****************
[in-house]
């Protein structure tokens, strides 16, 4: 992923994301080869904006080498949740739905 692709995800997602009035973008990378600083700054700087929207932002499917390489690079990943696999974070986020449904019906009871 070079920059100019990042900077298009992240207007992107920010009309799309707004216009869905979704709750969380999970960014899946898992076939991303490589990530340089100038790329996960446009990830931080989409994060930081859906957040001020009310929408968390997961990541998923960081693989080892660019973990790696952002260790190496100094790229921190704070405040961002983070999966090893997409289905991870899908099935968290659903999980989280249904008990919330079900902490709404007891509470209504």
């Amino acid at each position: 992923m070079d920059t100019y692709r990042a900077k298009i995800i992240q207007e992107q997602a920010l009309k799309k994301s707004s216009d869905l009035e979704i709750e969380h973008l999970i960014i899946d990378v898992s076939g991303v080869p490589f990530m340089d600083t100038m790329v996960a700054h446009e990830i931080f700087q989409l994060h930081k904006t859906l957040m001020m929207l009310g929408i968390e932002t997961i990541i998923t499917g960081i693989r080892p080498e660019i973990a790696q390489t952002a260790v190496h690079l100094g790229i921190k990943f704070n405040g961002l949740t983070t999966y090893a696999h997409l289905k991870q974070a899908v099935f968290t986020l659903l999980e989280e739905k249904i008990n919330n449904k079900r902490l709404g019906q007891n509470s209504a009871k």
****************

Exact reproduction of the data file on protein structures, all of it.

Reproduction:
[in-house]
């Protein structure tokens, strides 16, 4: 992923994301080869904006080498949740739905 692709995800997602009035973008990378600083700054700087929207932002499917390489690079990943696999974070986020449904019906009871 070079920059100019990042900077298009992240207007992107920010009309799309707004216009869905979704709750969380999970960014899946898992076939991303490589990530340089100038790329996960446009990830931080989409994060930081859906957040001020009310929408968390997961990541998923960081693989080892660019973990790696952002260790190496100094790229921190704070405040961002983070999966090893997409289905991870899908099935968290659903999980989280249904008990919330079900902490709404007891509470209504």
């Amino acid at each position: 992923m070079d920059t100019y692709r990042a900077k298009i995800i992240q207007e992107q997602a920010l009309k799309k994301s707004s216009d869905l009035e979704i709750e969380h973008l999970i960014i899946d990378v898992s076939g991303v080869p490589f990530m340089d600083t100038m790329v996960a700054h446009e990830i931080f700087q989409l994060h930081k904006t859906l957040m001020m929207l009310g929408i968390e932002t997961i990541i998923t499917g960081i693989r080892p080498e660019i973990a790696q390489t952002a260790v190496h690079l100094g790229i921190k990943f704070n405040g961002l949740t983070t999966y090893a696999h997409l289905k991870q974070a899908v099935f968290t986020l659903l999980e989280e739905k249904i008990n919330n449904k079900r902490l709404g019906q007891n509470s209504a009871k």